The Religion of Chiropractic

Populist Healing from the American Heartland

By Holly Folk

366 pp., 6.125 x 9.25, 16 halftones, notes, bibl., index

  • Paperback ISBN: 978-1-4696-3279-7
    Published: May 2017
  • Hardcover ISBN: 978-1-4696-3278-0
    Published: May 2017
  • eBook ISBN: 978-1-4696-3280-3
    Published: March 2017

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Chiropractic is by far the most common form of alternative medicine in the United States today, but its fascinating origins stretch back to the battles between science and religion in the nineteenth century. At the center of the story are chiropractic's colorful founders, D. D. Palmer and his son, B. J. Palmer, of Davenport, Iowa, where in 1897 they established the Palmer College of Chiropractic. Holly Folk shows how the Palmers' system depicted chiropractic as a conduit for both material and spiritualized versions of a “vital principle,” reflecting popular contemporary therapies and nineteenth-century metaphysical beliefs, including the idea that the spine was home to occult forces.

The creation of chiropractic, and other Progressive-era versions of alternative medicine, happened at a time when the relationship between science and religion took on an urgent, increasingly competitive tinge. Many remarkable people, including the Palmers, undertook highly personal reinterpretations of their physical and spiritual worlds. In this context, Folk reframes alternative medicine and spirituality as a type of populist intellectual culture in which ideologies about the body comprise a highly appealing form of cultural resistance.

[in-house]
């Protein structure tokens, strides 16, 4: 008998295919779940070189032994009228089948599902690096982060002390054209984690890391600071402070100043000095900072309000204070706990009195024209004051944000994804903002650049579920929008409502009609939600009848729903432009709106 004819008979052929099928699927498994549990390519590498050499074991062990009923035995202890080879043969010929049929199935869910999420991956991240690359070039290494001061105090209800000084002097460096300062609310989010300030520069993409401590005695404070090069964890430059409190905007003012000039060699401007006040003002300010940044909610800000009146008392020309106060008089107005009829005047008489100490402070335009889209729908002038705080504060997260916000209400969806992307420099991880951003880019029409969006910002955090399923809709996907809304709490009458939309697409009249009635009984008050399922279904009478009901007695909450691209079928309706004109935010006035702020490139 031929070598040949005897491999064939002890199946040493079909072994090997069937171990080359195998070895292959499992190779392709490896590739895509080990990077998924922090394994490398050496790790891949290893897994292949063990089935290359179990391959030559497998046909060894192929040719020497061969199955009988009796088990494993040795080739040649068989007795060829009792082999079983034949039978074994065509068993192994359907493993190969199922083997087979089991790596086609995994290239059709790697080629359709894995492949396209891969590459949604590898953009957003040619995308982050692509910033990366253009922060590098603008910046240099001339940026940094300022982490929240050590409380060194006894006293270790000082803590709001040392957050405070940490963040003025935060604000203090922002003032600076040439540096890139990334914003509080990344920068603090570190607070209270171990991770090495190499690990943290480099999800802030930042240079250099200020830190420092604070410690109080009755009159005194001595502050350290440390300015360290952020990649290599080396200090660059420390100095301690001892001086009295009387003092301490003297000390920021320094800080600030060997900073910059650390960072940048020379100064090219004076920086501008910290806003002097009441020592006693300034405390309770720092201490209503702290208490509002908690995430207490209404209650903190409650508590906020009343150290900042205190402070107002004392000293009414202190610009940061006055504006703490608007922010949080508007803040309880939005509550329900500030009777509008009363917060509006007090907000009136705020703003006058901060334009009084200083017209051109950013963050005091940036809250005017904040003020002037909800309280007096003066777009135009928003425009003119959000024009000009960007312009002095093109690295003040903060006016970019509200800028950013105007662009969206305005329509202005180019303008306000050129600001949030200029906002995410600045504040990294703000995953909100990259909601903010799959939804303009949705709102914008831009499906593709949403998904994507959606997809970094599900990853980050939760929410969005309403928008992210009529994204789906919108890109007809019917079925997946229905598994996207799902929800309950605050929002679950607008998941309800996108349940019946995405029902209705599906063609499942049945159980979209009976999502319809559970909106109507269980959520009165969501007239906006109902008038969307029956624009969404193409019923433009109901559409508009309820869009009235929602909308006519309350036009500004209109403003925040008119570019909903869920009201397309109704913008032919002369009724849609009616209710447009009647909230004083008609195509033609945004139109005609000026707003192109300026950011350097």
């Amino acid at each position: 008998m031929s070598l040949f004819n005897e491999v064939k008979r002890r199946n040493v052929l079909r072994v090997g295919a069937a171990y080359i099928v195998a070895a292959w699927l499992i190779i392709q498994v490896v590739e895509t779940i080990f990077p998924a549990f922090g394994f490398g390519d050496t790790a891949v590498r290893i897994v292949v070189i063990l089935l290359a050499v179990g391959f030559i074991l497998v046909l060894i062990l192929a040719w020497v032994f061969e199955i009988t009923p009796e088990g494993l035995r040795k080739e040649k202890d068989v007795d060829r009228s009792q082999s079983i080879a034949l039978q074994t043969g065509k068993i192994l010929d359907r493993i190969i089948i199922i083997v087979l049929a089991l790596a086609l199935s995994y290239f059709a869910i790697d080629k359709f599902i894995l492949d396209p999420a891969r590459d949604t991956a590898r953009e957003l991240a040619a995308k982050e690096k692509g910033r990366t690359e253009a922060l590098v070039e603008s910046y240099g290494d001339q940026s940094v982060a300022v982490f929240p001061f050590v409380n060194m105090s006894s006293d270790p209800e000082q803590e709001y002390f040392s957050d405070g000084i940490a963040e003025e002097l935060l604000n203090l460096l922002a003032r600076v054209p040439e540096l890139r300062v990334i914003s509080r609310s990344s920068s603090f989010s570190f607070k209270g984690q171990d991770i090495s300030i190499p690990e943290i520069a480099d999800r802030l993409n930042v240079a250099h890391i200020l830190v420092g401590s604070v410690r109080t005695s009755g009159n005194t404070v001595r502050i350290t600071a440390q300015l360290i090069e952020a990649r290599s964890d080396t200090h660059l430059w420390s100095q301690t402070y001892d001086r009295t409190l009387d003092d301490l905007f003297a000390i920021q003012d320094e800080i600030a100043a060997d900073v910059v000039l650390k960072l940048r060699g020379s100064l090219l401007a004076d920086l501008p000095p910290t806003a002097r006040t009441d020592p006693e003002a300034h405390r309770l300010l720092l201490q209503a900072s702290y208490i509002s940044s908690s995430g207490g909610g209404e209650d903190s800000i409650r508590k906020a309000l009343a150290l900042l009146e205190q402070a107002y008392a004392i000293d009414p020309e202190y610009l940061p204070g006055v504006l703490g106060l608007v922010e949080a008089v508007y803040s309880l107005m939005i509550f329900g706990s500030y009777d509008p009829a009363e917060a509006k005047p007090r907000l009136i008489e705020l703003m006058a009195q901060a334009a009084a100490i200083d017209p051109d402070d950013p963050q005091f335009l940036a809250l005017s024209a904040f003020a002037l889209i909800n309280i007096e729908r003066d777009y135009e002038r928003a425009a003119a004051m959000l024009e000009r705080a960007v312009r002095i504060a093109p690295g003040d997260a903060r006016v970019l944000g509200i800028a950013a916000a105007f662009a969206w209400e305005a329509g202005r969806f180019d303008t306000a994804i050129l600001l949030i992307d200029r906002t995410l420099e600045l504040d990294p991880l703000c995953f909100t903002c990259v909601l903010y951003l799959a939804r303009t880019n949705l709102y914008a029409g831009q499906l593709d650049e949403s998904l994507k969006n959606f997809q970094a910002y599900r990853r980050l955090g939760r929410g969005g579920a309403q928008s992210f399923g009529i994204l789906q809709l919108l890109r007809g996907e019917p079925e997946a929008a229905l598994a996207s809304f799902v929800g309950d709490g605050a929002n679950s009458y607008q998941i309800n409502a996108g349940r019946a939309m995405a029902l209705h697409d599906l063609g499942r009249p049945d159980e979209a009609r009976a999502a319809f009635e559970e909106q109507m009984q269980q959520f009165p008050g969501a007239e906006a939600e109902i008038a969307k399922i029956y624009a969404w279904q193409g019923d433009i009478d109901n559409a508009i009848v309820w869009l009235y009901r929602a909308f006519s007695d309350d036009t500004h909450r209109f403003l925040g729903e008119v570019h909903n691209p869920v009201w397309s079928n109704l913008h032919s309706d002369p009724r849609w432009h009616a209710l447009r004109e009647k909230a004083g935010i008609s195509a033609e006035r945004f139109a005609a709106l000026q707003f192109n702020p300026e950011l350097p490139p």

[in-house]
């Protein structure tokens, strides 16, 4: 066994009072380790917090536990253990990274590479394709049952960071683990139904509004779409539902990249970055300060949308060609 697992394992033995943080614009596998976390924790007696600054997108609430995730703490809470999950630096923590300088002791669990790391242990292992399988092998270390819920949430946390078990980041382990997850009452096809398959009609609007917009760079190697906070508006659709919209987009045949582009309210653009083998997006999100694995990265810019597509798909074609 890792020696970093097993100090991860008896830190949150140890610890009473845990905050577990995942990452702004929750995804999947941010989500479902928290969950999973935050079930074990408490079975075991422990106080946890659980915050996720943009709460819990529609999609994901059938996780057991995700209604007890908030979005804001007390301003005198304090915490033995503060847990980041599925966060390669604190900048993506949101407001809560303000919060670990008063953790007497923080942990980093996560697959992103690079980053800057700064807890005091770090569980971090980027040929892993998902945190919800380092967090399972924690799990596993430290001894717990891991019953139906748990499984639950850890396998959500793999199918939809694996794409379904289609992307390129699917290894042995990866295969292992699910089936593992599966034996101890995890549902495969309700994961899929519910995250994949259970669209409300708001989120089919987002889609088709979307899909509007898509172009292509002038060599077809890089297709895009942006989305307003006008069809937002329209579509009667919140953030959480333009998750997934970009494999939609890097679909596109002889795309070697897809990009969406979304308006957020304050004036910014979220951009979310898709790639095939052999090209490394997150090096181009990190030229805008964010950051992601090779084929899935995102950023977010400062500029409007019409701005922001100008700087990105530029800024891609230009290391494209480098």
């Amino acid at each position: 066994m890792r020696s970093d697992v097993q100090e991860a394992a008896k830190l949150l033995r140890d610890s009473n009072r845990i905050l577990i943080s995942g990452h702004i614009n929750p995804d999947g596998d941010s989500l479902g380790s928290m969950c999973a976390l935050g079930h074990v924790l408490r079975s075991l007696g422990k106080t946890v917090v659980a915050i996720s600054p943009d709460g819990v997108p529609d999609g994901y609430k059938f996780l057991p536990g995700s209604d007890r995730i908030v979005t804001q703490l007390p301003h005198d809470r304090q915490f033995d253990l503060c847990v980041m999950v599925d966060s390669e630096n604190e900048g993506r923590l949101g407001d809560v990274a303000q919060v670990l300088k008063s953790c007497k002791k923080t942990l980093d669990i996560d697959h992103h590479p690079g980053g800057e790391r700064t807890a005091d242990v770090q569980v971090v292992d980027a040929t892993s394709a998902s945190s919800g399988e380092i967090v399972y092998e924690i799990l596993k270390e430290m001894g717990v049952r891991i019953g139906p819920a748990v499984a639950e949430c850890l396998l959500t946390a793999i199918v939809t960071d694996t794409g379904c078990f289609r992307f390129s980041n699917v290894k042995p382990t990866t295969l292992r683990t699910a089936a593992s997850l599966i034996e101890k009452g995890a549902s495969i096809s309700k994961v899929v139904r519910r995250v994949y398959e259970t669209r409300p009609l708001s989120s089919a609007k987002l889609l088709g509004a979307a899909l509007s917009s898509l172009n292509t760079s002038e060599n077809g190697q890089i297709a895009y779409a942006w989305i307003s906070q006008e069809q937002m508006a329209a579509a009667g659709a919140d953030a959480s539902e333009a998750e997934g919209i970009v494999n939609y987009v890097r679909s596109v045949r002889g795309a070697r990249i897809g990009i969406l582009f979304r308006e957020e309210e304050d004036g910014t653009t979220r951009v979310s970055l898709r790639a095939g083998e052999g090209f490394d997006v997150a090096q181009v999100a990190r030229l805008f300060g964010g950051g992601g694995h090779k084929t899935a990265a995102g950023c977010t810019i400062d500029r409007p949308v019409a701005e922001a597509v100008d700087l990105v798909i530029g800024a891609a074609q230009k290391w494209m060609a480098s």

About the Author

Holly Folk is associate professor of liberal studies at Western Washington University.
For more information about Holly Folk, visit the Author Page.

Reviews

"Will be of interest to members of the chiropractic profession . . . but also to those interested in the history of medicine and those who examine sociological contexts. . . . Provocative and interesting.”--Doody’s Notes

“Offering fascinating insights into the chiropractic movement, its leaders, changing etiologies, and wider significance, Holly Folk provides a robust and original interpretation of the chiropractic narratives. With the fascinating and sometimes bizarre stories of the Palmer family here set into an argument of broad interest to scholars of religion and lay readers alike, I find myself thinking about the Palmers through the lens of today’s manifestations of populist rhetoric.”--Pamela Klassen, University of Toronto

“Examining the spiritual elements that are foundational to chiropractic, as well as the physical practices for which chiropractic is best known, Holly Folk’s critical history of chiropractic sets out new and previously uncharted territory within the larger context of American alternative medicine.”--Timothy Miller, University of Kansas